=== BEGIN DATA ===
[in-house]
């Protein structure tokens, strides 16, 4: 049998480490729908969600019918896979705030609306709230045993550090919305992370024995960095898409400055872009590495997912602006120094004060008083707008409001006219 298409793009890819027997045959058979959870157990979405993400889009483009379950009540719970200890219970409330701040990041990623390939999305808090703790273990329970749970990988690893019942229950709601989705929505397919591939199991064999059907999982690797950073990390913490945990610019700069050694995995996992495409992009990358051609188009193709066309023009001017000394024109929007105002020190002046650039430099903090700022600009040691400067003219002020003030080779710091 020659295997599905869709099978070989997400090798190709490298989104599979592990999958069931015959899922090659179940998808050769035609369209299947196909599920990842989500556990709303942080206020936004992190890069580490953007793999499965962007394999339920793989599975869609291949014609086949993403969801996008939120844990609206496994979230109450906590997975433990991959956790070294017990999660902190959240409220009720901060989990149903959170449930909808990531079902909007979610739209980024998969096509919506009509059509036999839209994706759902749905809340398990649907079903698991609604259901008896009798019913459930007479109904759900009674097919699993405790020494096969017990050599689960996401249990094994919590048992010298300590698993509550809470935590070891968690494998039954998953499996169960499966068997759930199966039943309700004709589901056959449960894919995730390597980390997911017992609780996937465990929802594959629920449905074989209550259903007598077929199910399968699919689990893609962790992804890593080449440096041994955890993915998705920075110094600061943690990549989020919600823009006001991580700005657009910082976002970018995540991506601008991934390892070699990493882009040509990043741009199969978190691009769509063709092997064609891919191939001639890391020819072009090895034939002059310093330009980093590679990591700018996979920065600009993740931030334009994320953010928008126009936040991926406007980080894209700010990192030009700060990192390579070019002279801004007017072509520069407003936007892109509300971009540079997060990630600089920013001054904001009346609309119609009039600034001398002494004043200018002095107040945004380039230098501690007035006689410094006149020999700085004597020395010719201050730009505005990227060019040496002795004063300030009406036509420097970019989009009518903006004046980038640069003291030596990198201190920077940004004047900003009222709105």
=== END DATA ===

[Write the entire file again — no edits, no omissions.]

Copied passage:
[in-house]
């Protein structure tokens, strides 16, 4: 049998480490729908969600019918896979705030609306709230045993550090919305992370024995960095898409400055872009590495997912602006120094004060008083707008409001006219 298409793009890819027997045959058979959870157990979405993400889009483009379950009540719970200890219970409330701040990041990623390939999305808090703790273990329970749970990988690893019942229950709601989705929505397919591939199991064999059907999982690797950073990390913490945990610019700069050694995995996992495409992009990358051609188009193709066309023009001017000394024109929007105002020190002046650039430099903090700022600009040691400067003219002020003030080779710091 020659295997599905869709099978070989997400090798190709490298989104599979592990999958069931015959899922090659179940998808050769035609369209299947196909599920990842989500556990709303942080206020936004992190890069580490953007793999499965962007394999339920793989599975869609291949014609086949993403969801996008939120844990609206496994979230109450906590997975433990991959956790070294017990999660902190959240409220009720901060989990149903959170449930909808990531079902909007979610739209980024998969096509919506009509059509036999839209994706759902749905809340398990649907079903698991609604259901008896009798019913459930007479109904759900009674097919699993405790020494096969017990050599689960996401249990094994919590048992010298300590698993509550809470935590070891968690494998039954998953499996169960499966068997759930199966039943309700004709589901056959449960894919995730390597980390997911017992609780996937465990929802594959629920449905074989209550259903007598077929199910399968699919689990893609962790992804890593080449440096041994955890993915998705920075110094600061943690990549989020919600823009006001991580700005657009910082976002970018995540991506601008991934390892070699990493882009040509990043741009199969978190691009769509063709092997064609891919191939001639890391020819072009090895034939002059310093330009980093590679990591700018996979920065600009993740931030334009994320953010928008126009936040991926406007980080894209700010990192030009700060990192390579070019002279801004007017072509520069407003936007892109509300971009540079997060990630600089920013001054904001009346609309119609009039600034001398002494004043200018002095107040945004380039230098501690007035006689410094006149020999700085004597020395010719201050730009505005990227060019040496002795004063300030009406036509420097970019989009009518903006004046980038640069003291030596990198201190920077940004004047900003009222709105």